Monday, April 20, 2009

March foreclosure filings

IRVINE, Calif. – April 16, 2009 – RealtyTrac® (http://www.realtytrac.com/), the leading online marketplace for foreclosure properties, today released its U.S. Foreclosure Market Report™ for Q1 2009, which shows that foreclosure filings — default notices, auction sale notices and bank repossessions — were reported on 803,489 properties in the first quarter, a 9 percent increase from the previous quarter and an increase of nearly 24 percent from Q1 2008. One in every 159 U.S. housing units received a foreclosure filing during the quarter.

Foreclosure filings were reported on 341,180 properties in March, a 17 percent increase from the previous month and a 46 percent increase from March 2008. The March and Q1 2009 totals were the highest monthly and quarterly totals since RealtyTrac began issuing its report in January 2005 despite a decrease in bank repossessions (REOs), which were down 13 percent from the fourth quarter of 2008 and 3 percent from February totals.

“In the month of March we saw a record level of foreclosure activity — the number of households that received a foreclosure filing was more than 12 percent higher than the next highest month on record. Since much of this activity was in new foreclosure actions, it suggests that many lenders and servicers were holding off on executing foreclosures due to industry moratoria and legislative delays,” said James J. Saccacio, chief executive officer of RealtyTrac. “It’s also likely that the drop in REO activity can be attributed to these processing delays, rather than to any of the foreclosure prevention programs currently in place. It’s very likely that we’ll see the number of REOs increase again now that most of the moratoria have been lifted.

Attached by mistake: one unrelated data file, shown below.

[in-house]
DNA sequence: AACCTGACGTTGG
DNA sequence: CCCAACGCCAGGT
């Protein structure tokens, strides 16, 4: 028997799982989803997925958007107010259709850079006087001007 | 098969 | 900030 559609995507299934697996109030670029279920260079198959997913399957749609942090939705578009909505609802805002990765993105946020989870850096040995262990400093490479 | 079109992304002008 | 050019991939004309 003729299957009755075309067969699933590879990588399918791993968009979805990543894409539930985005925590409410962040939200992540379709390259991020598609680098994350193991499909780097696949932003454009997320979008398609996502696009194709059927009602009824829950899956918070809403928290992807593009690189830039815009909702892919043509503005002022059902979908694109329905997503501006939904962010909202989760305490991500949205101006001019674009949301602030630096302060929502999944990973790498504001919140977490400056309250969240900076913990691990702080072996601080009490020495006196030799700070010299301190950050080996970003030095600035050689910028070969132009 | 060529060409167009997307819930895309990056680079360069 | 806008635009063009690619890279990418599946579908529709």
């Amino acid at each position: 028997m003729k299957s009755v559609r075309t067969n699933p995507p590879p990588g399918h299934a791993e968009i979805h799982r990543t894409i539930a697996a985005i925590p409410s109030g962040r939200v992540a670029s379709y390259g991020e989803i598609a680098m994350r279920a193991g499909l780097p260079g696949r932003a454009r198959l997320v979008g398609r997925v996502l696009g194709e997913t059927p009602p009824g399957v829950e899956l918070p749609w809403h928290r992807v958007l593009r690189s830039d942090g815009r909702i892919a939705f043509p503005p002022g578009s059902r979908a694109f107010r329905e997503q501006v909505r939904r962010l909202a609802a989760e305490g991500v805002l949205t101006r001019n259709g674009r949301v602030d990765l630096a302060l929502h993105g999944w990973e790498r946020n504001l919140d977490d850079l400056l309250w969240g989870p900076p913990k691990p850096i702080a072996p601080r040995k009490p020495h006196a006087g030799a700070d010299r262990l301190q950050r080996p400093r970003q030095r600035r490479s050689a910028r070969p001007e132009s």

Five states account for nearly 60 percent of nation’s first quarter total
California, Florida, Arizona, Nevada and Illinois accounted for nearly 60 percent of the nation’s foreclosure activity in the first quarter, with 479,516 properties receiving foreclosure filings in the five states combined.

With 230,915 properties receiving foreclosure filings during the quarter, California accounted for nearly 29 percent of the nation’s total. The state’s foreclosure activity increased 35 percent from the previous quarter and 36 percent from Q1 2008, and the first-quarter total was state’s highest quarterly total since RealtyTrac began issuing its report in the first quarter of 2005.


And now for the ugly numbers.....

There were 58,858 Notices of Default filed in California (a new record)

There were 34,575 Notice of Trustee sales

There were 14,352 REOs

For a total on 107,785 filings.

That's an increase of 33.4% over February and 66.5% over last March.












4 comments:

dra928 said...

wow..that is crazy. So does that mean prices are going to go down some more?

Tyrone said...

Isn't this what many us have been saying would happen?

Yes it is! Be safe out there.

Oldtimer said...

A little history may be helpful before making too much about "record new defaults" and trend analysis.

Last summer, the CA legislature enacted a change in foreclosure laws that took effect in early September 2008. The law basically made banks and loan servicers document that they had tried to contact the borrower before starting the foreclosure process. The net effect of the law was that foreclosures (NODs) plummeted from 44K in August to 16K in October.

Banks and servicers have since adjusted to the new law, but most also adopted foreclosure moratoriums through the winter months that further muddled foreclosure filings.

Using realtytrac.com data for the past 4 quarters, NODs in CA have been as follows:

2Q08 - 119.8
3Q08 - 102.4
4Q08 - 77.5
1Q09 - 124.9

It is possible that foreclosure rates are ascending to new highs. But it is also possible that the ramp-up in the past couple of months reflects a catch-up period from artificially depressed levels due to change in CA law/voluntary foreclosure moratoriums.

Time will tell.

holdmeback said...

Question for you Oldtimer. Even if the banks are just cathing up, which I agree with, how does that help your arguement that I have seen in prior post that it won't effect the market as much as everybody thinks?